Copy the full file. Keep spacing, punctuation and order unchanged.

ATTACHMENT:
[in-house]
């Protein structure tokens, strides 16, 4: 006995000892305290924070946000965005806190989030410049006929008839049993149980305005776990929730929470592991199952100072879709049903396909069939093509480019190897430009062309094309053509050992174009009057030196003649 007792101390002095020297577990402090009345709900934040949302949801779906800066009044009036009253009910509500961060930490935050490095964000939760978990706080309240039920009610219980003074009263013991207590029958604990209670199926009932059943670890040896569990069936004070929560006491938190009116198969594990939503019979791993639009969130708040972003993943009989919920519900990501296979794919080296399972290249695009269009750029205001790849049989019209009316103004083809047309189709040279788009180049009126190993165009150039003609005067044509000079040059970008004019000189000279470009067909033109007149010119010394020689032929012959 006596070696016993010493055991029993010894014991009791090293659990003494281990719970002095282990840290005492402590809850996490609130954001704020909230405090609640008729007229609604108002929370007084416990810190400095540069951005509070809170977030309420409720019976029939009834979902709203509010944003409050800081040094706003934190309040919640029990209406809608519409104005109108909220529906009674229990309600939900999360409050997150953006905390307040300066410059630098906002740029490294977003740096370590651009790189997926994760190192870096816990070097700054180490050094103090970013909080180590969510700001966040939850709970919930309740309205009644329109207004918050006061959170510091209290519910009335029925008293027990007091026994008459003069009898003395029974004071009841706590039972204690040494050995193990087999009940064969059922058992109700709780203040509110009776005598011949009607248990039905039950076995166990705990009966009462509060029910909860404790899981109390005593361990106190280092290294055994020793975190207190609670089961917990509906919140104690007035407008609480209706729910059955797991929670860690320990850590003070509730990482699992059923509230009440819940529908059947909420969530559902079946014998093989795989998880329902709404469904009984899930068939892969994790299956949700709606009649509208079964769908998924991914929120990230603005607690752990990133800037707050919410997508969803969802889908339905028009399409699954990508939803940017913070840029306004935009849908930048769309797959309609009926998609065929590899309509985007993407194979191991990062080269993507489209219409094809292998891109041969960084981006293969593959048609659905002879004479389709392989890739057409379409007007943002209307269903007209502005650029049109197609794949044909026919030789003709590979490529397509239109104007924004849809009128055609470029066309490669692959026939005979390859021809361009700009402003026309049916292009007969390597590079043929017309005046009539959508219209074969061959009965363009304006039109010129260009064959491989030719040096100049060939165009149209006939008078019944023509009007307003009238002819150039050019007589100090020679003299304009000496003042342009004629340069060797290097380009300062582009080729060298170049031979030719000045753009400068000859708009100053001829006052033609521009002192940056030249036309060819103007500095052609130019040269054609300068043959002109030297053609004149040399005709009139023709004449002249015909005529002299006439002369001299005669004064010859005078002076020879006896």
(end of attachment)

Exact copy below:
[in-house]
């Protein structure tokens, strides 16, 4: 006995000892305290924070946000965005806190989030410049006929008839049993149980305005776990929730929470592991199952100072879709049903396909069939093509480019190897430009062309094309053509050992174009009057030196003649 007792101390002095020297577990402090009345709900934040949302949801779906800066009044009036009253009910509500961060930490935050490095964000939760978990706080309240039920009610219980003074009263013991207590029958604990209670199926009932059943670890040896569990069936004070929560006491938190009116198969594990939503019979791993639009969130708040972003993943009989919920519900990501296979794919080296399972290249695009269009750029205001790849049989019209009316103004083809047309189709040279788009180049009126190993165009150039003609005067044509000079040059970008004019000189000279470009067909033109007149010119010394020689032929012959 006596070696016993010493055991029993010894014991009791090293659990003494281990719970002095282990840290005492402590809850996490609130954001704020909230405090609640008729007229609604108002929370007084416990810190400095540069951005509070809170977030309420409720019976029939009834979902709203509010944003409050800081040094706003934190309040919640029990209406809608519409104005109108909220529906009674229990309600939900999360409050997150953006905390307040300066410059630098906002740029490294977003740096370590651009790189997926994760190192870096816990070097700054180490050094103090970013909080180590969510700001966040939850709970919930309740309205009644329109207004918050006061959170510091209290519910009335029925008293027990007091026994008459003069009898003395029974004071009841706590039972204690040494050995193990087999009940064969059922058992109700709780203040509110009776005598011949009607248990039905039950076995166990705990009966009462509060029910909860404790899981109390005593361990106190280092290294055994020793975190207190609670089961917990509906919140104690007035407008609480209706729910059955797991929670860690320990850590003070509730990482699992059923509230009440819940529908059947909420969530559902079946014998093989795989998880329902709404469904009984899930068939892969994790299956949700709606009649509208079964769908998924991914929120990230603005607690752990990133800037707050919410997508969803969802889908339905028009399409699954990508939803940017913070840029306004935009849908930048769309797959309609009926998609065929590899309509985007993407194979191991990062080269993507489209219409094809292998891109041969960084981006293969593959048609659905002879004479389709392989890739057409379409007007943002209307269903007209502005650029049109197609794949044909026919030789003709590979490529397509239109104007924004849809009128055609470029066309490669692959026939005979390859021809361009700009402003026309049916292009007969390597590079043929017309005046009539959508219209074969061959009965363009304006039109010129260009064959491989030719040096100049060939165009149209006939008078019944023509009007307003009238002819150039050019007589100090020679003299304009000496003042342009004629340069060797290097380009300062582009080729060298170049031979030719000045753009400068000859708009100053001829006052033609521009002192940056030249036309060819103007500095052609130019040269054609300068043959002109030297053609004149040399005709009139023709004449002249015909005529002299006439002369001299005669004064010859005078002076020879006896």